• Low-silicate heavy-duty antifreeze to which SCAs must be added before use. These are characterized by ASTM specification D-4985 ("Standard Specification for Low-Silicate Heavy Duty Antifreeze Requiring an Initial Charge of Supplemental Coolant Additive"). They are becoming obsolete.

  • Fully formulated heavy-duty antifreeze that already contains the SCA components. These are characterized by ASTM specification D-6210

Mainly only two types of SCAs.
SCAs have been providing corrosion protection to cooling system components for a long time, and are used worldwide. Several companies manufacture and/or market quality products, but there are clearly two leaders who pioneered SCA chemistry. Because most of the others try to "follow the leader," I will focus on these two primary technologies and their differences. The ASTM Standard Specification for Fully Formulated Engine Coolants refers to the two approaches as "Type A," exemplified by Pencool®, and "Type B," exemplified by Fleetguard DCA-4®. For cooling system technicians, they represent the vast majority of the market, they are ASTM compliant (D-5752 "Standard Specification for Supplemental Coolant Additives (SCAs) for Use in Pre-charging Coolants for Heavy-Duty Engines"), and, you can’t really go wrong using them—if you follow the directions.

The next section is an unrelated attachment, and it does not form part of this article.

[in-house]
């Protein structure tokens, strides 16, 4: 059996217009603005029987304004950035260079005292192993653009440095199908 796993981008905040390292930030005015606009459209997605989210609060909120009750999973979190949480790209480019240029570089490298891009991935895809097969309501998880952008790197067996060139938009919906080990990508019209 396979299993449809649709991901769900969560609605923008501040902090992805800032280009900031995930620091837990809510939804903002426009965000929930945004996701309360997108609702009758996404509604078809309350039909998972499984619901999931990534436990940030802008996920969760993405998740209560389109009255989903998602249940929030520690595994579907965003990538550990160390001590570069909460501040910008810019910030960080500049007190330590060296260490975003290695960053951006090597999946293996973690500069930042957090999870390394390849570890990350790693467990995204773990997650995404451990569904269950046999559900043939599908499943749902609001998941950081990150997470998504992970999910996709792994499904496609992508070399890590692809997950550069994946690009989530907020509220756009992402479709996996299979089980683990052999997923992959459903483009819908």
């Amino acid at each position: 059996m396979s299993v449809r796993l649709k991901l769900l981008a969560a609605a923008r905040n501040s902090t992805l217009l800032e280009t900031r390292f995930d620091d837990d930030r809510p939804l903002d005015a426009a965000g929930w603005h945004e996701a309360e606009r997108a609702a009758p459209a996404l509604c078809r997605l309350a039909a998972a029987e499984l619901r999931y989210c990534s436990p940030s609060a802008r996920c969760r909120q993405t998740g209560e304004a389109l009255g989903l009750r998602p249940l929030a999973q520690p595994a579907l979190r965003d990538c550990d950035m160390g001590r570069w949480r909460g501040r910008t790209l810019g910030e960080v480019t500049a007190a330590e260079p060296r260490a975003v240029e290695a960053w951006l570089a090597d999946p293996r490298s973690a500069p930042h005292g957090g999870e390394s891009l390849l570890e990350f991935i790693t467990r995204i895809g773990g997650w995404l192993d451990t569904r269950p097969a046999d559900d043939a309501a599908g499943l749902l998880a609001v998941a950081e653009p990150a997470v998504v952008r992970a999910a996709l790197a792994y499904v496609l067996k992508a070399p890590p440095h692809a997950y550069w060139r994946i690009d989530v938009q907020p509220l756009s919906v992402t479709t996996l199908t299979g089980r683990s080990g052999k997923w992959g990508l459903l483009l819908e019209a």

Why SCAs exist.
At first there existed just the top two of the ASTM specifications listed above: 1) ASTM D-3306, and 2) ASTM D-4985; ASTM D-6210 was added recently. It establishes the new standard for heavy-duty antifreeze that includes the cavitation protection as provided by SCAs. This product is ready-to-use (after mixing with water) right from the jug or drum.

D-3306 calls out the physical and performance requirements that new (non-recycled) automotive antifreeze should meet. Don’t buy product that fails to at least claim it meets this specification. This type of antifreeze usually includes a pretty stiff dose of silicate to protect aluminum for two or three years.